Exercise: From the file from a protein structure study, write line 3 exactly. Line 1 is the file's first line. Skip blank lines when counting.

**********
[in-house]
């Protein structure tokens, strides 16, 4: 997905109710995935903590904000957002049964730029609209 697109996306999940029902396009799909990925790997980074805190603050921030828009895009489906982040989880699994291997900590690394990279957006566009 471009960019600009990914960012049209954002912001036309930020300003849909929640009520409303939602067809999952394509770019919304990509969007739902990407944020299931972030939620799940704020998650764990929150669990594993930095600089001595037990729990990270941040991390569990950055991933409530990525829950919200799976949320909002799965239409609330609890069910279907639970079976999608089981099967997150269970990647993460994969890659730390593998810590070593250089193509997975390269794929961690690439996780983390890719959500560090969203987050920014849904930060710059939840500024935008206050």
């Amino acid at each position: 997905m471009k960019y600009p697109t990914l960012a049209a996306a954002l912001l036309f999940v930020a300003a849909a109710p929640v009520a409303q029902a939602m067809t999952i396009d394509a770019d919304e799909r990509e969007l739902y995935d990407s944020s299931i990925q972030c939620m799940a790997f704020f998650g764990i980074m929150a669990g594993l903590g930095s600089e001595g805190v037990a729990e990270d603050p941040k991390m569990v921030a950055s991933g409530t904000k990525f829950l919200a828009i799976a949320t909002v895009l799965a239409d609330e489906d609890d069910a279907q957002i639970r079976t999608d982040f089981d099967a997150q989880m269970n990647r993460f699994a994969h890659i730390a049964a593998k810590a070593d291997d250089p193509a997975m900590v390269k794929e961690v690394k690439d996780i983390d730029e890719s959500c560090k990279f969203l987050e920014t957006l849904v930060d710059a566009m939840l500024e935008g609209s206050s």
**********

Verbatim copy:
């Amino acid at each position: 997905m471009k960019y600009p697109t990914l960012a049209a996306a954002l912001l036309f999940v930020a300003a849909a109710p929640v009520a409303q029902a939602m067809t999952i396009d394509a770019d919304e799909r990509e969007l739902y995935d990407s944020s299931i990925q972030c939620m799940a790997f704020f998650g764990i980074m929150a669990g594993l903590g930095s600089e001595g805190v037990a729990e990270d603050p941040k991390m569990v921030a950055s991933g409530t904000k990525f829950l919200a828009i799976a949320t909002v895009l799965a239409d609330e489906d609890d069910a279907q957002i639970r079976t999608d982040f089981d099967a997150q989880m269970n990647r993460f699994a994969h890659i730390a049964a593998k810590a070593d291997d250089p193509a997975m900590v390269k794929e961690v690394k690439d996780i983390d730029e890719s959500c560090k990279f969203l987050e920014t957006l849904v930060d710059a566009m939840l500024e935008g609209s206050s």